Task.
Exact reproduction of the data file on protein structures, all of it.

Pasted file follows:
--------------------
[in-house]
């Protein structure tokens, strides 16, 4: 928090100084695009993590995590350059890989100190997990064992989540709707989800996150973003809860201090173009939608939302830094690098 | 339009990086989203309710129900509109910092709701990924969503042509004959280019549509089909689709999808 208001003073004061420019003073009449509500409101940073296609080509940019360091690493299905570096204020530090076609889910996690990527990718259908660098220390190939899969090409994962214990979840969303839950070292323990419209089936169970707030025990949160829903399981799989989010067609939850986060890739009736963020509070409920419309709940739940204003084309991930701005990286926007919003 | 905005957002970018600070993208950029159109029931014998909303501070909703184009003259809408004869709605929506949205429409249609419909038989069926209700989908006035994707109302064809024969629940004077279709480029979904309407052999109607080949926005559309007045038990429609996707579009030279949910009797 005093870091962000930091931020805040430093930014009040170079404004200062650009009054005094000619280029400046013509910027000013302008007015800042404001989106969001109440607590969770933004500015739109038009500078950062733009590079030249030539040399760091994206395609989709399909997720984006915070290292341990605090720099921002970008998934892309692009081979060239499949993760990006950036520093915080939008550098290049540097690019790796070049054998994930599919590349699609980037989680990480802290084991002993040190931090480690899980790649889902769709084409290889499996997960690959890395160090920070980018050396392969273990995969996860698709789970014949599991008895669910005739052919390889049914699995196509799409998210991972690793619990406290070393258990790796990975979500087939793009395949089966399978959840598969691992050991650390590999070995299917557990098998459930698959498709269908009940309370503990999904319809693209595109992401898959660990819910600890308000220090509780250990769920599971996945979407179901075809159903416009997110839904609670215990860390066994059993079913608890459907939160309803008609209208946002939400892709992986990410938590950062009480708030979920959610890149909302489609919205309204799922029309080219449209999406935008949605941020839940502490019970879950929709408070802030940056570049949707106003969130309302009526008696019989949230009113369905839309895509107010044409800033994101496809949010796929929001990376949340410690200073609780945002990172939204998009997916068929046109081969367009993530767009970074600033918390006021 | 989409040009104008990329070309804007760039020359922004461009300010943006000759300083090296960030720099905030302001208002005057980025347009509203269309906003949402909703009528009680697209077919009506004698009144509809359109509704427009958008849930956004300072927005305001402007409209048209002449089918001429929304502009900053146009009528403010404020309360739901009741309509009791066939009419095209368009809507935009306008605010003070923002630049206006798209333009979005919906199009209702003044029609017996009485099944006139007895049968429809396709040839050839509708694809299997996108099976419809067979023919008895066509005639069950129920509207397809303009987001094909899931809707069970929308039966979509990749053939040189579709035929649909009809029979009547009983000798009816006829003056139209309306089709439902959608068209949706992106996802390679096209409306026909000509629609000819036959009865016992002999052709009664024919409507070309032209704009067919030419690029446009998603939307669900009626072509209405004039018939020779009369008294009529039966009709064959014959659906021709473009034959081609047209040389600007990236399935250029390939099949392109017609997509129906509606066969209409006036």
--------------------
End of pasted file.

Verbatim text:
[in-house]
């Protein structure tokens, strides 16, 4: 928090100084695009993590995590350059890989100190997990064992989540709707989800996150973003809860201090173009939608939302830094690098 | 339009990086989203309710129900509109910092709701990924969503042509004959280019549509089909689709999808 208001003073004061420019003073009449509500409101940073296609080509940019360091690493299905570096204020530090076609889910996690990527990718259908660098220390190939899969090409994962214990979840969303839950070292323990419209089936169970707030025990949160829903399981799989989010067609939850986060890739009736963020509070409920419309709940739940204003084309991930701005990286926007919003 | 905005957002970018600070993208950029159109029931014998909303501070909703184009003259809408004869709605929506949205429409249609419909038989069926209700989908006035994707109302064809024969629940004077279709480029979904309407052999109607080949926005559309007045038990429609996707579009030279949910009797 005093870091962000930091931020805040430093930014009040170079404004200062650009009054005094000619280029400046013509910027000013302008007015800042404001989106969001109440607590969770933004500015739109038009500078950062733009590079030249030539040399760091994206395609989709399909997720984006915070290292341990605090720099921002970008998934892309692009081979060239499949993760990006950036520093915080939008550098290049540097690019790796070049054998994930599919590349699609980037989680990480802290084991002993040190931090480690899980790649889902769709084409290889499996997960690959890395160090920070980018050396392969273990995969996860698709789970014949599991008895669910005739052919390889049914699995196509799409998210991972690793619990406290070393258990790796990975979500087939793009395949089966399978959840598969691992050991650390590999070995299917557990098998459930698959498709269908009940309370503990999904319809693209595109992401898959660990819910600890308000220090509780250990769920599971996945979407179901075809159903416009997110839904609670215990860390066994059993079913608890459907939160309803008609209208946002939400892709992986990410938590950062009480708030979920959610890149909302489609919205309204799922029309080219449209999406935008949605941020839940502490019970879950929709408070802030940056570049949707106003969130309302009526008696019989949230009113369905839309895509107010044409800033994101496809949010796929929001990376949340410690200073609780945002990172939204998009997916068929046109081969367009993530767009970074600033918390006021 | 989409040009104008990329070309804007760039020359922004461009300010943006000759300083090296960030720099905030302001208002005057980025347009509203269309906003949402909703009528009680697209077919009506004698009144509809359109509704427009958008849930956004300072927005305001402007409209048209002449089918001429929304502009900053146009009528403010404020309360739901009741309509009791066939009419095209368009809507935009306008605010003070923002630049206006798209333009979005919906199009209702003044029609017996009485099944006139007895049968429809396709040839050839509708694809299997996108099976419809067979023919008895066509005639069950129920509207397809303009987001094909899931809707069970929308039966979509990749053939040189579709035929649909009809029979009547009983000798009816006829003056139209309306089709439902959608068209949706992106996802390679096209409306026909000509629609000819036959009865016992002999052709009664024919409507070309032209704009067919030419690029446009998603939307669900009626072509209405004039018939020779009369008294009529039966009709064959014959659906021709473009034959081609047209040389600007990236399935250029390939099949392109017609997509129906509606066969209409006036």